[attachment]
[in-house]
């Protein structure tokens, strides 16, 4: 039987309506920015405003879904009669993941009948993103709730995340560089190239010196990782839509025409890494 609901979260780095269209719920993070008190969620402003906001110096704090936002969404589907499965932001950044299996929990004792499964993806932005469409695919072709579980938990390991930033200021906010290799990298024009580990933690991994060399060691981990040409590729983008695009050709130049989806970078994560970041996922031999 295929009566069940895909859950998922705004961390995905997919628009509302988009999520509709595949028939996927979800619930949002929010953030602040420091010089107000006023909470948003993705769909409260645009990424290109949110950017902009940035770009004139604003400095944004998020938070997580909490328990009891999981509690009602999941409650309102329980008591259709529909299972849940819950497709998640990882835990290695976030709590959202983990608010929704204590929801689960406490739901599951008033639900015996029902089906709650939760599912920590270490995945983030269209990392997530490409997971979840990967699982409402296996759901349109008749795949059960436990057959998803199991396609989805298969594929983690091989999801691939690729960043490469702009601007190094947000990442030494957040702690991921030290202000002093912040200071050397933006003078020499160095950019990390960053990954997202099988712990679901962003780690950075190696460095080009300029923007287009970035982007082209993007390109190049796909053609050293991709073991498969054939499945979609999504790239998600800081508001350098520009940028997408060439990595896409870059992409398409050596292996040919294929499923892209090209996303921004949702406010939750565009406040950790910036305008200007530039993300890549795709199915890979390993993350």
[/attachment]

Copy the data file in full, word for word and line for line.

[in-house]
């Protein structure tokens, strides 16, 4: 039987309506920015405003879904009669993941009948993103709730995340560089190239010196990782839509025409890494 609901979260780095269209719920993070008190969620402003906001110096704090936002969404589907499965932001950044299996929990004792499964993806932005469409695919072709579980938990390991930033200021906010290799990298024009580990933690991994060399060691981990040409590729983008695009050709130049989806970078994560970041996922031999 295929009566069940895909859950998922705004961390995905997919628009509302988009999520509709595949028939996927979800619930949002929010953030602040420091010089107000006023909470948003993705769909409260645009990424290109949110950017902009940035770009004139604003400095944004998020938070997580909490328990009891999981509690009602999941409650309102329980008591259709529909299972849940819950497709998640990882835990290695976030709590959202983990608010929704204590929801689960406490739901599951008033639900015996029902089906709650939760599912920590270490995945983030269209990392997530490409997971979840990967699982409402296996759901349109008749795949059960436990057959998803199991396609989805298969594929983690091989999801691939690729960043490469702009601007190094947000990442030494957040702690991921030290202000002093912040200071050397933006003078020499160095950019990390960053990954997202099988712990679901962003780690950075190696460095080009300029923007287009970035982007082209993007390109190049796909053609050293991709073991498969054939499945979609999504790239998600800081508001350098520009940028997408060439990595896409870059992409398409050596292996040919294929499923892209090209996303921004949702406010939750565009406040950790910036305008200007530039993300890549795709199915890979390993993350």